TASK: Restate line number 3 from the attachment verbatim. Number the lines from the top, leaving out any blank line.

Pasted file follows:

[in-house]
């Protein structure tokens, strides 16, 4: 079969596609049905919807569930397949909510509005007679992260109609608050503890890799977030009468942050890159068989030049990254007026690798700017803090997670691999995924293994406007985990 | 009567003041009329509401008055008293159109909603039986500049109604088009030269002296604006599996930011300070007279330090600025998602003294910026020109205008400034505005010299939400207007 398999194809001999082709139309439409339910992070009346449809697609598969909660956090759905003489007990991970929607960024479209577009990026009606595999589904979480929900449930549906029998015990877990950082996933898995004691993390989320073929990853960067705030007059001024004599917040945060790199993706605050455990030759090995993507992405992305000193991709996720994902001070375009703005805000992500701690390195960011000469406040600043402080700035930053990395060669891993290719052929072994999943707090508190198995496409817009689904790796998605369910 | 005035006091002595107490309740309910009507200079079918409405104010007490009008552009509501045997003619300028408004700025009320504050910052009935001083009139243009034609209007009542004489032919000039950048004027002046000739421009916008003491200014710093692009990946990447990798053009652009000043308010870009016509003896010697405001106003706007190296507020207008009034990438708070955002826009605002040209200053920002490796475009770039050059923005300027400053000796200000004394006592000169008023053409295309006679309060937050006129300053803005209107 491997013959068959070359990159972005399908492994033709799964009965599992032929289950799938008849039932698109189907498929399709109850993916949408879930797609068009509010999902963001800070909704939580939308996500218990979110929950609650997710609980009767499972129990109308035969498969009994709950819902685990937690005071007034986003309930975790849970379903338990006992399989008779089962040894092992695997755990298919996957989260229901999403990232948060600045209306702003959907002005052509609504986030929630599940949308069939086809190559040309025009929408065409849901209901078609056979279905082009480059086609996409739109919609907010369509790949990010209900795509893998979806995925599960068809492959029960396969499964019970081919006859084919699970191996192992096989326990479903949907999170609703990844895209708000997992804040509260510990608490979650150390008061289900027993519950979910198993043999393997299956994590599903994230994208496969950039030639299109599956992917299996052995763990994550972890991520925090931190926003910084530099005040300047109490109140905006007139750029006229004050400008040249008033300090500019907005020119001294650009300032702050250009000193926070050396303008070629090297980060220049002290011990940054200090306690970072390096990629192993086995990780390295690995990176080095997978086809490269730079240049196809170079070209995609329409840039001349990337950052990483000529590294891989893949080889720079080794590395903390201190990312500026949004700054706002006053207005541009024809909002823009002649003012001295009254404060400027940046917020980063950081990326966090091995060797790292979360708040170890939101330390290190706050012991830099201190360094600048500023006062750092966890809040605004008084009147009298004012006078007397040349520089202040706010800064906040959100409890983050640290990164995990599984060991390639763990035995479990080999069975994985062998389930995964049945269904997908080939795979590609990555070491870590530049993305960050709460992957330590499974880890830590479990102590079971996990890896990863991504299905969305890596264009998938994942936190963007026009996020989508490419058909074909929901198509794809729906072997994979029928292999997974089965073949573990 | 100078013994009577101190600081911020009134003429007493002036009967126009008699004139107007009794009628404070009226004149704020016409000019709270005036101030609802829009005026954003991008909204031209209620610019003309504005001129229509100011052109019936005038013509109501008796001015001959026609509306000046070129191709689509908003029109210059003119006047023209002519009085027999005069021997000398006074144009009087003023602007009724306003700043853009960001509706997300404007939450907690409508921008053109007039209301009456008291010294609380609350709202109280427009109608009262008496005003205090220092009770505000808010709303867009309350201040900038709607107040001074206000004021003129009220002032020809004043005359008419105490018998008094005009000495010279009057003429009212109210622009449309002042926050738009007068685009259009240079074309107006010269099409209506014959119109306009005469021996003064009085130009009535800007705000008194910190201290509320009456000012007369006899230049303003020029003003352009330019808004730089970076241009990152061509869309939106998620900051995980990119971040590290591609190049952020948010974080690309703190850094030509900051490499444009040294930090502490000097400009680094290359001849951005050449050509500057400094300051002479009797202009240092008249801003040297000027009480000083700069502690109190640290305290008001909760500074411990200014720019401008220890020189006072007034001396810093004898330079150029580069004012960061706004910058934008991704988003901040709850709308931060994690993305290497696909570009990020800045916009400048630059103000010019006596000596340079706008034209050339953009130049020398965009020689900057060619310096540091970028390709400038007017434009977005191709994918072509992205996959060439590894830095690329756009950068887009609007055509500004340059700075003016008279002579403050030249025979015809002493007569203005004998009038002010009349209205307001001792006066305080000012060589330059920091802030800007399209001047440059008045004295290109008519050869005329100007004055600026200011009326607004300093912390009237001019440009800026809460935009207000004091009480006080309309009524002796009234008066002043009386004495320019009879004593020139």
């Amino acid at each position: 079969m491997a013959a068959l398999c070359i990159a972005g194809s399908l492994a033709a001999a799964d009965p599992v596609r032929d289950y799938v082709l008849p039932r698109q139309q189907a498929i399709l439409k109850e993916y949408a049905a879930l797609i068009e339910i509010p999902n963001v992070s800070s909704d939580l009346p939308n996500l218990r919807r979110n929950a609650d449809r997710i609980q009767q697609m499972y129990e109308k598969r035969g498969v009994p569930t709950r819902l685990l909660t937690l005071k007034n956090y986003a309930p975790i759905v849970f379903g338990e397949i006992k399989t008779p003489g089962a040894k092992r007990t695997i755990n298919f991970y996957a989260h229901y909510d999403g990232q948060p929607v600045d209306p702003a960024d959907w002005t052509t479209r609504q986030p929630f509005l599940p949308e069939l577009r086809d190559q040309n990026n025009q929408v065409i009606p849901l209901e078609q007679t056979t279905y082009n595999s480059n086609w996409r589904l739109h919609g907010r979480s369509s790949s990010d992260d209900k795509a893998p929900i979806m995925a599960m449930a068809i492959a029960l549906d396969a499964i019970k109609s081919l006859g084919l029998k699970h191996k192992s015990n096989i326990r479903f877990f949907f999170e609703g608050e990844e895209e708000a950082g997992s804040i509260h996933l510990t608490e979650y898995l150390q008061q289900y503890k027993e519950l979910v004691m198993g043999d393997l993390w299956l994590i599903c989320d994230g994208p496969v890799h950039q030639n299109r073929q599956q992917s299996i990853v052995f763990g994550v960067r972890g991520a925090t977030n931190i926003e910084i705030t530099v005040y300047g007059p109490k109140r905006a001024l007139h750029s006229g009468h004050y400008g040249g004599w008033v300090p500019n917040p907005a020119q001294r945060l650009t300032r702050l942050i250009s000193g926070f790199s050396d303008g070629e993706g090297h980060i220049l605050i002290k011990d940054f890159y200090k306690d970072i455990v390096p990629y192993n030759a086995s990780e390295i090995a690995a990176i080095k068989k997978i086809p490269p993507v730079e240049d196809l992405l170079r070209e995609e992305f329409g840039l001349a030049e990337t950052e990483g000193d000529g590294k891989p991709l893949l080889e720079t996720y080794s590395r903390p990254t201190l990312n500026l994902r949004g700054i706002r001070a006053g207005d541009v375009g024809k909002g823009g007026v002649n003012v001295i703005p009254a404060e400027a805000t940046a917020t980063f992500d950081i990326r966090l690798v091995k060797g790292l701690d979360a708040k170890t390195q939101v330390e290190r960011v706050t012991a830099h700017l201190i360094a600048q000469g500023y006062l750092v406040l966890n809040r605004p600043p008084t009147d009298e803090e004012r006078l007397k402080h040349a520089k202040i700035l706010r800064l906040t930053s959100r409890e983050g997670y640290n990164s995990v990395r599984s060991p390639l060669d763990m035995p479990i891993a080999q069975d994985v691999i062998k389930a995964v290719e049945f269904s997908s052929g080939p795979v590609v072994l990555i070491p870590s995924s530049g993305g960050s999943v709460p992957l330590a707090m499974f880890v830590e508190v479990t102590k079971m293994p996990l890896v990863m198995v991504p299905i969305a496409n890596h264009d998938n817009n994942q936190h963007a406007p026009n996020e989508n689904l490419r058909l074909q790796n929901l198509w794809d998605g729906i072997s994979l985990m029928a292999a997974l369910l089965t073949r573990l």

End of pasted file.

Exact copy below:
């Amino acid at each position: 079969m491997a013959a068959l398999c070359i990159a972005g194809s399908l492994a033709a001999a799964d009965p599992v596609r032929d289950y799938v082709l008849p039932r698109q139309q189907a498929i399709l439409k109850e993916y949408a049905a879930l797609i068009e339910i509010p999902n963001v992070s800070s909704d939580l009346p939308n996500l218990r919807r979110n929950a609650d449809r997710i609980q009767q697609m499972y129990e109308k598969r035969g498969v009994p569930t709950r819902l685990l909660t937690l005071k007034n956090y986003a309930p975790i759905v849970f379903g338990e397949i006992k399989t008779p003489g089962a040894k092992r007990t695997i755990n298919f991970y996957a989260h229901y909510d999403g990232q948060p929607v600045d209306p702003a960024d959907w002005t052509t479209r609504q986030p929630f509005l599940p949308e069939l577009r086809d190559q040309n990026n025009q929408v065409i009606p849901l209901e078609q007679t056979t279905y082009n595999s480059n086609w996409r589904l739109h919609g907010r979480s369509s790949s990010d992260d209900k795509a893998p929900i979806m995925a599960m449930a068809i492959a029960l549906d396969a499964i019970k109609s081919l006859g084919l029998k699970h191996k192992s015990n096989i326990r479903f877990f949907f999170e609703g608050e990844e895209e708000a950082g997992s804040i509260h996933l510990t608490e979650y898995l150390q008061q289900y503890k027993e519950l979910v004691m198993g043999d393997l993390w299956l994590i599903c989320d994230g994208p496969v890799h950039q030639n299109r073929q599956q992917s299996i990853v052995f763990g994550v960067r972890g991520a925090t977030n931190i926003e910084i705030t530099v005040y300047g007059p109490k109140r905006a001024l007139h750029s006229g009468h004050y400008g040249g004599w008033v300090p500019n917040p907005a020119q001294r945060l650009t300032r702050l942050i250009s000193g926070f790199s050396d303008g070629e993706g090297h980060i220049l605050i002290k011990d940054f890159y200090k306690d970072i455990v390096p990629y192993n030759a086995s990780e390295i090995a690995a990176i080095k068989k997978i086809p490269p993507v730079e240049d196809l992405l170079r070209e995609e992305f329409g840039l001349a030049e990337t950052e990483g000193d000529g590294k891989p991709l893949l080889e720079t996720y080794s590395r903390p990254t201190l990312n500026l994902r949004g700054i706002r001070a006053g207005d541009v375009g024809k909002g823009g007026v002649n003012v001295i703005p009254a404060e400027a805000t940046a917020t980063f992500d950081i990326r966090l690798v091995k060797g790292l701690d979360a708040k170890t390195q939101v330390e290190r960011v706050t012991a830099h700017l201190i360094a600048q000469g500023y006062l750092v406040l966890n809040r605004p600043p008084t009147d009298e803090e004012r006078l007397k402080h040349a520089k202040i700035l706010r800064l906040t930053s959100r409890e983050g997670y640290n990164s995990v990395r599984s060991p390639l060669d763990m035995p479990i891993a080999q069975d994985v691999i062998k389930a995964v290719e049945f269904s997908s052929g080939p795979v590609v072994l990555i070491p870590s995924s530049g993305g960050s999943v709460p992957l330590a707090m499974f880890v830590e508190v479990t102590k079971m293994p996990l890896v990863m198995v991504p299905i969305a496409n890596h264009d998938n817009n994942q936190h963007a406007p026009n996020e989508n689904l490419r058909l074909q790796n929901l198509w794809d998605g729906i072997s994979l985990m029928a292999a997974l369910l089965t073949r573990l």